Dr. Gordon Osinski
Planetary Geology / Earth and Planetary Materials
NSERC/MDA/CSA Industrial Research Chair in Planetary Geology
Ph.D. University of New Brunswick, 2004
Office: BGS 1050
Phone: 519-661-2111 x.84208
Dr. Osinski's research interests are diverse and
interdisciplinary in nature. His work synthesizes field, remote sensing,
and laboratory observations with a range of geochemical data. His
current research falls into two main areas: planetary geology – which
includes planetary surface processes and planetary materials – and
astrobiology. He approaches planetary geology with the fundamental view
that interpretations of other planetary bodies must begin by using the
Earth as a reference. In addition, he is also interested in developing
technologies and techniques for human and robotic surface operations on
the Moon and Mars. Examples of current research projects include:
- Petrology of impact-metamorphosed materials and the
geology of meteorite impact structures (including the tectonics of
impact crater formation, the generation of impact melts, emplacement of
ejecta, impact-induced hydrothermal activity, and intra-crater
sedimentary deposits) on the Earth, Moon and Mars.
- Planetary surface processes, in particular the
development of periglacial landforms, gullies, and valley networks in
the Canadian Arctic, and analogous environments on Mars.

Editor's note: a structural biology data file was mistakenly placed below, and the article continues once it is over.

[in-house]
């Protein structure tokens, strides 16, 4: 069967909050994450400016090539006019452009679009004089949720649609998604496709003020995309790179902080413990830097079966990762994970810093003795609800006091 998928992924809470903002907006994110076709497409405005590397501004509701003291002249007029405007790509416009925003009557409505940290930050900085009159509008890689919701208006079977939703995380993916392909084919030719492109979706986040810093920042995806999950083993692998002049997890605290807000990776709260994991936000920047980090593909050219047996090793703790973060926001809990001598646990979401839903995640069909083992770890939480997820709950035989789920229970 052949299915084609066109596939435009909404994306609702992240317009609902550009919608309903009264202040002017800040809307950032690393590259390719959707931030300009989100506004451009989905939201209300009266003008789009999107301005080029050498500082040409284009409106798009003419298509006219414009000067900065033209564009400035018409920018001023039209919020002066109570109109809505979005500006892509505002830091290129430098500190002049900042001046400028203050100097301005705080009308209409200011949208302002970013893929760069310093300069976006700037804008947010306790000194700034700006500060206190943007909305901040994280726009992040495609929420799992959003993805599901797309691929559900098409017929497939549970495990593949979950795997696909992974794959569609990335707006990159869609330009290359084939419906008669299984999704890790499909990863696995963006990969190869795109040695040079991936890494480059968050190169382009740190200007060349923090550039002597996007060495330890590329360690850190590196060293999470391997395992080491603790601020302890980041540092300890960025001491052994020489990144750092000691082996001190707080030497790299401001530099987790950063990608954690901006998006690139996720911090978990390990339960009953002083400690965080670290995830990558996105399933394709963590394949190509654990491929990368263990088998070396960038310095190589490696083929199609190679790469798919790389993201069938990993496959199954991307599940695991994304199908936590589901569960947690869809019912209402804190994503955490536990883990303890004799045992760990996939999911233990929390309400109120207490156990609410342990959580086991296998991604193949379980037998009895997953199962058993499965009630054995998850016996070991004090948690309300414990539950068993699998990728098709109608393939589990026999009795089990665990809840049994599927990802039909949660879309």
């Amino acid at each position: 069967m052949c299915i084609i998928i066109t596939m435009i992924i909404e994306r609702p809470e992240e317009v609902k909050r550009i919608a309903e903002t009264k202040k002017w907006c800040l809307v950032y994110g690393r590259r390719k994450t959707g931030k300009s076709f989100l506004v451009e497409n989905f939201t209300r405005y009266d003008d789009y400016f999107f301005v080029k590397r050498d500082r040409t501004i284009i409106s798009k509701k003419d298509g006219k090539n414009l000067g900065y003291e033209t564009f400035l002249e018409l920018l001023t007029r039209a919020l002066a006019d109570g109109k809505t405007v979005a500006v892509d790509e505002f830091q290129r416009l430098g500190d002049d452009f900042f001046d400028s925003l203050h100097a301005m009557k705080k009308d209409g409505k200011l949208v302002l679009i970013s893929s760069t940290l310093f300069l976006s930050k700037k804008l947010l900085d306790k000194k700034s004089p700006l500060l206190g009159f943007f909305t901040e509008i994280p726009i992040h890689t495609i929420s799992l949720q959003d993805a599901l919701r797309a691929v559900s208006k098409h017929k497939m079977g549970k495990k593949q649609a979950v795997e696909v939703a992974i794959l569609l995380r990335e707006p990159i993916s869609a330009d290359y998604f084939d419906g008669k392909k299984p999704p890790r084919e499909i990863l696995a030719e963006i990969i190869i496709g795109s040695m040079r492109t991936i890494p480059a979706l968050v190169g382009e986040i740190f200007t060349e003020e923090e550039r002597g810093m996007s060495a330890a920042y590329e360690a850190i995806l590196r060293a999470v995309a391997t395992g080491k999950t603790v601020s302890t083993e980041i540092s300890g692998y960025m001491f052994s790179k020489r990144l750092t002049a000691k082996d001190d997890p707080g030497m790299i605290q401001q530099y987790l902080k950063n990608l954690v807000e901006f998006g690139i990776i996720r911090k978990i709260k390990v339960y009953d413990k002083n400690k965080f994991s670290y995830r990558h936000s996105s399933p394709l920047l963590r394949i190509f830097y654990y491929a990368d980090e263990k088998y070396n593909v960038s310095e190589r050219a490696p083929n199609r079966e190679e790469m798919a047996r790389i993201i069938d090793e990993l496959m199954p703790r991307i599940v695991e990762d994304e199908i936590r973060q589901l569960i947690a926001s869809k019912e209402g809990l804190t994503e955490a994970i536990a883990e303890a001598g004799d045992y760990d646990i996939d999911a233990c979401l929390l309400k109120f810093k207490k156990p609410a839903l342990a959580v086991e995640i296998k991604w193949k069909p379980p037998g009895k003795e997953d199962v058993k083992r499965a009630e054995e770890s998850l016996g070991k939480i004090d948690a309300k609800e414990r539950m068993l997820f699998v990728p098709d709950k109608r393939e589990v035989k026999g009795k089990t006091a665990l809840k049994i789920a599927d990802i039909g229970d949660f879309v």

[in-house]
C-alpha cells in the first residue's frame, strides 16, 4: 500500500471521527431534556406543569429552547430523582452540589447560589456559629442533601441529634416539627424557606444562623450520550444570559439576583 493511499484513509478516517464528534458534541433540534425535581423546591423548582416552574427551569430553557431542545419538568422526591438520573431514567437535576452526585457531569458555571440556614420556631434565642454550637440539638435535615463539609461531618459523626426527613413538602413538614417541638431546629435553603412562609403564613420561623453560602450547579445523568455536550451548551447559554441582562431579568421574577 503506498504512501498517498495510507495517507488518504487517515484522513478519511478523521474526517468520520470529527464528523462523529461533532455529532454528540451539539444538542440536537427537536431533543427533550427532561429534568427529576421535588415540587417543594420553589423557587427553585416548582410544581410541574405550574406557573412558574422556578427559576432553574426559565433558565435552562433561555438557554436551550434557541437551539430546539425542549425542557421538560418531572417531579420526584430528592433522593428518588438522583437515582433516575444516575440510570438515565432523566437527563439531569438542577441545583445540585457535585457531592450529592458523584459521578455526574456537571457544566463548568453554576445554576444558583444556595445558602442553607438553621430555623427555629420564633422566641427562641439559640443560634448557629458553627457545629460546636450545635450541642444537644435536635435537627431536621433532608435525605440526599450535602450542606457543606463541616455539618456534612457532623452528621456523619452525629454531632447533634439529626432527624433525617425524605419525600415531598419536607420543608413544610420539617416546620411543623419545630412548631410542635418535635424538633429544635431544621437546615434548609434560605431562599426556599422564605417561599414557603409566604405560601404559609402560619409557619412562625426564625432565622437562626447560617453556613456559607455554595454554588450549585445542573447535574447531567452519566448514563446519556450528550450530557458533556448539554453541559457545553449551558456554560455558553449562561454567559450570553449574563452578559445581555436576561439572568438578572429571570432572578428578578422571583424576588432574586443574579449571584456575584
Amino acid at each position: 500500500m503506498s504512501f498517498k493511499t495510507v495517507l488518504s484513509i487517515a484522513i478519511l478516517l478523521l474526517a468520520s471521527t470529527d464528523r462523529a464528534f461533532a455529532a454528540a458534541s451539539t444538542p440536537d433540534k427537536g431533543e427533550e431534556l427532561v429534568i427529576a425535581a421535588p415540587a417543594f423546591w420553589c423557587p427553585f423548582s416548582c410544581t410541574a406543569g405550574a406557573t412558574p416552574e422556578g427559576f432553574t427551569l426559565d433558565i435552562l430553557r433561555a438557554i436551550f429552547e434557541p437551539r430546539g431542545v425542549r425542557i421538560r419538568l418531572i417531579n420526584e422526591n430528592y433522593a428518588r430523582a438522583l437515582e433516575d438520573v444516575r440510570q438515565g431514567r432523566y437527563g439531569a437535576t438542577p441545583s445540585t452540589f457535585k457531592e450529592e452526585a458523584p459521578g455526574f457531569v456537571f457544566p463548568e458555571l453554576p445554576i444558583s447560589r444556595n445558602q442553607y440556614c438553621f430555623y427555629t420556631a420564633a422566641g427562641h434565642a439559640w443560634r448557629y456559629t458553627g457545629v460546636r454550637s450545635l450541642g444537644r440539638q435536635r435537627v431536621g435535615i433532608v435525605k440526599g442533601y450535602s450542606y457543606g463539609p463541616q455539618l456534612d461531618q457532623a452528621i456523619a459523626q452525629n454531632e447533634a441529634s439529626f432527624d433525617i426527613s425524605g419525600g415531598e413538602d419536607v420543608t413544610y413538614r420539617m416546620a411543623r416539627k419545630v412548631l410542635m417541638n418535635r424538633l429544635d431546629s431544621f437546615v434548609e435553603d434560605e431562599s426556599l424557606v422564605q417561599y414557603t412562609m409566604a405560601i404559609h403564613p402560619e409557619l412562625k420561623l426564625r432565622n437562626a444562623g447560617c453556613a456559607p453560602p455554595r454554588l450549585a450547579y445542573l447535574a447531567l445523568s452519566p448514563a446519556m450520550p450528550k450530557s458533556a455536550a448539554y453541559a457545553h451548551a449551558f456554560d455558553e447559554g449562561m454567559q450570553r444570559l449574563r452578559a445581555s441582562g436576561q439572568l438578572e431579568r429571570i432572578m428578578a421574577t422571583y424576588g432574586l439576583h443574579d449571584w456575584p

- Origin and classification of impact melt-bearing meteorites, of asteroidal and lunar origin.
- Origin and evolution of life on Earth and the search for life elsewhere in the Solar System.
Osinski G. R., Lee P.,
Cockell C. S., Snook K., Lim D. S. S., and Braham S. 2009. Field geology
on the Moon: Some lessons learned from the exploration of the Haughton
impact structure, Devon Island, Canadian High Arctic. Planetary and
Space Science doi:10.1016/j.pss.2009.10.004.
G. R., Barfoot T. D., Ghafoor N., Izawa M., Banerjee N., Jasiobedzki
P., Tripp J., Richards R., Auclair S., Sapers H., Thomson L., and
Flemming R. 2009. Lidar and the mobile Scene Modeler (mSM) as scientific
tools for planetary exploration. Planetary and Space Science
R. J. and Osinski G. R. 2009. Stratigraphical evidence of late
Amazonian periglaciation and glaciation in the Astapus Colles region of
Mars. Icarus 202:17–21.
Osinski G. R., Grieve R. A. F., Collins G. S., Marion C., and Sylvester
P. 2008. The effect of target lithology on the products of impact
melting. Meteoritics & Planetary Science 43:12:1939–1954.
G. R., Schwarcz H. P., Smith J., Kleindienst M. R., Haldemann A. F. C.,
and Churcher C. S. 2007. Evidence for a 100–200 ka meteorite impact in
Western Egypt. Earth and Planetary Science Letters 253:3–4:378–388.
Earth Sciences 1023a: Planet Earth: Shaken and Stirred
Earth Sciences 2123a: The Dynamic Earth
Earth Sciences 2250Y: Introductory Field Mapping Techniques
Planetary Science 9500Y & 9600Y: M.Sc. and Ph.D. Planetary Science Seminar Course
Planetary Science 9601: Impact Cratering: Processes and Products
Please click here for a list of Dr. Osinski's current graduate students and post-doctoral fellows.
Dr. Osinski currently has openings for M.Sc. and Ph.D.
students interested in studying various aspects of meteorite impact
craters, comparative planetary geology (using terrestrial analogues to
better interpret the observed geological attributes of Mars and other
planetary bodies), and analysis of planetary materials, including